The one line that still hasn't been crossed, as far as I'm aware, is outright corporate sponsorship. And while that may stillsurvive this capital campaign (though I wouldn't take 1-to-3 odds on it), I find myself more and more doubtful by the week that it'll survive the next one.
You know, it was supposed to be named the Gordon McKay School of Art. For all of my bluster about aesthetics and ceremony, I think I would actually be perfectly fine as a student and employee of the Gordon McKay School of Art at Harvard. Partly because it would be hilarious to have a technical degree from a place name the School of Art, and partly because McKay is a semi-mythological figure at this point. Are we going to look back at John A. Paulson a hundred years from now the same way?
I doubt it. Maybe I'll eat my words, but I doubt it.
And here's a question that'll sound silly, but which I mean completely seriously:
If you were going to name the school, why isn't it the Harry R. Lewis School of Engineering and Applied Sciences? Are academics only worthy of academic honor when it's by the charity of their former students?
It wasn't always so -- I live in Eliot House, named for Charles William Eliot, back in the days when the academy believed in honoring its own. And honestly? I'm proud to wear his family arms on no fewer than three tee shirts, a tie, and two hats that I own. He was a visionary educator and a university president arguably without peer.
John Harvard himself was...a good deal less inspiring. But I guess at this point, he gets a bit of a pass. Again, maybe it's all a bit hypocritical, and we'll be saying the same about John Paulson a few centuries hence, but...I just don't see it.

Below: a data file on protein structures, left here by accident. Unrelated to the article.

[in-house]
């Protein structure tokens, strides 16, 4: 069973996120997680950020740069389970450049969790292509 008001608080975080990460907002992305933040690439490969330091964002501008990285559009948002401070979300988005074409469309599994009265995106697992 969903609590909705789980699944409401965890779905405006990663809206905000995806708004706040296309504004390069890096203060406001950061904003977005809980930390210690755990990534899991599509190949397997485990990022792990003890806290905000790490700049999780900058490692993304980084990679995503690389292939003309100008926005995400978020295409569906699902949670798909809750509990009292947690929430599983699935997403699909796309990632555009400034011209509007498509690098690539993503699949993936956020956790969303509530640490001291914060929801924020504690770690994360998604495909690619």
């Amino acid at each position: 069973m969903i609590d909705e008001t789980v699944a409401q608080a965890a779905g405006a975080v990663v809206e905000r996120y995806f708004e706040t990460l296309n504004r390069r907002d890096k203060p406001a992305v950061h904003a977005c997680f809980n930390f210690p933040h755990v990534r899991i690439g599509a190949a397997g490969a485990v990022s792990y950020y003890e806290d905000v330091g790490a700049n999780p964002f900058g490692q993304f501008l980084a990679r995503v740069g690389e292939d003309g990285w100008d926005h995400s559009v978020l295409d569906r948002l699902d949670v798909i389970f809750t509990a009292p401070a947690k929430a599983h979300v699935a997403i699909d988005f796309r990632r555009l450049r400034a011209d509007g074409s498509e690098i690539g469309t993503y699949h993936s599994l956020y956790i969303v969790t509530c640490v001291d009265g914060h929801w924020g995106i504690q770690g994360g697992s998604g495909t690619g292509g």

Anyway, Harvard JAPSEAS. The doctoral robes are awesome, but the school name is awful. Be forewarned.
And Harvard? You've got more than enough money; you can stop naming things after rich people now.
Someone asked me why I'm not bothered at all about buildings that carry donors' names, but why I'm so up in arms about the school renamings.
The obvious answer is that I'm used to the former and not to the latter. But if I were in the mood for motivated reasoning, I think it'd be something like this:
A building is just a bunch of rocks and steel on top of each other. Naming a pile of rocks after some arbitrary person is fine, whatever. But a school is an academic enterprise, whose fundamental substrate is a community of scholars. What does it mean to name an academic enterprise after a donor? What does it mean to name a community?